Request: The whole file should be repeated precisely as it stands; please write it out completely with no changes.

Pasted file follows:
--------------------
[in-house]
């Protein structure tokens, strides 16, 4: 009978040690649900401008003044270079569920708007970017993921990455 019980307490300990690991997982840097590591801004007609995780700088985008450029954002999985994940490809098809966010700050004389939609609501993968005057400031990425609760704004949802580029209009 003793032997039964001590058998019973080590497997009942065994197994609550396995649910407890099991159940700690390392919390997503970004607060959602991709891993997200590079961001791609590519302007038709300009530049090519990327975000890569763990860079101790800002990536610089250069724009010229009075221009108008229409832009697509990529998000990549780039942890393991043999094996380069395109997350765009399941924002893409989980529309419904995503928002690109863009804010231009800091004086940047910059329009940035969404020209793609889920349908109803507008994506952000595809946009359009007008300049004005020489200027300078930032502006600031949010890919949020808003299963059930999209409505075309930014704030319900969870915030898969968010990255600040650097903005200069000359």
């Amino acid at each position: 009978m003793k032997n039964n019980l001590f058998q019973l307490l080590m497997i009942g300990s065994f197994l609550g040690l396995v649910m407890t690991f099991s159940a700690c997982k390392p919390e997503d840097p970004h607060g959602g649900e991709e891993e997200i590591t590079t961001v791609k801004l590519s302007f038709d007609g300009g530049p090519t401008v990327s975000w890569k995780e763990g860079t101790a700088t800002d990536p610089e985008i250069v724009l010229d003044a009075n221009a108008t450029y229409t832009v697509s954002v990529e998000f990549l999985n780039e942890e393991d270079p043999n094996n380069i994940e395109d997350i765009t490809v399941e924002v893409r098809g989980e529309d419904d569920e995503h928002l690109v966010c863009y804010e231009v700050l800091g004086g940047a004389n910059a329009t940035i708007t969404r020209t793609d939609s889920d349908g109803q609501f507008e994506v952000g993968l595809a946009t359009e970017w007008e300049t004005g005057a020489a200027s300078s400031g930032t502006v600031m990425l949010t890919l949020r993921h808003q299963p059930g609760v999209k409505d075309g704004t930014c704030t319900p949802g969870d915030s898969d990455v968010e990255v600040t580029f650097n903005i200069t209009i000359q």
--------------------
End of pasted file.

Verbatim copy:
[in-house]
């Protein structure tokens, strides 16, 4: 009978040690649900401008003044270079569920708007970017993921990455 019980307490300990690991997982840097590591801004007609995780700088985008450029954002999985994940490809098809966010700050004389939609609501993968005057400031990425609760704004949802580029209009 003793032997039964001590058998019973080590497997009942065994197994609550396995649910407890099991159940700690390392919390997503970004607060959602991709891993997200590079961001791609590519302007038709300009530049090519990327975000890569763990860079101790800002990536610089250069724009010229009075221009108008229409832009697509990529998000990549780039942890393991043999094996380069395109997350765009399941924002893409989980529309419904995503928002690109863009804010231009800091004086940047910059329009940035969404020209793609889920349908109803507008994506952000595809946009359009007008300049004005020489200027300078930032502006600031949010890919949020808003299963059930999209409505075309930014704030319900969870915030898969968010990255600040650097903005200069000359």
């Amino acid at each position: 009978m003793k032997n039964n019980l001590f058998q019973l307490l080590m497997i009942g300990s065994f197994l609550g040690l396995v649910m407890t690991f099991s159940a700690c997982k390392p919390e997503d840097p970004h607060g959602g649900e991709e891993e997200i590591t590079t961001v791609k801004l590519s302007f038709d007609g300009g530049p090519t401008v990327s975000w890569k995780e763990g860079t101790a700088t800002d990536p610089e985008i250069v724009l010229d003044a009075n221009a108008t450029y229409t832009v697509s954002v990529e998000f990549l999985n780039e942890e393991d270079p043999n094996n380069i994940e395109d997350i765009t490809v399941e924002v893409r098809g989980e529309d419904d569920e995503h928002l690109v966010c863009y804010e231009v700050l800091g004086g940047a004389n910059a329009t940035i708007t969404r020209t793609d939609s889920d349908g109803q609501f507008e994506v952000g993968l595809a946009t359009e970017w007008e300049t004005g005057a020489a200027s300078s400031g930032t502006v600031m990425l949010t890919l949020r993921h808003q299963p059930g609760v999209k409505d075309g704004t930014c704030t319900p949802g969870d915030s898969d990455v968010e990255v600040t580029f650097n903005i200069t209009i000359q």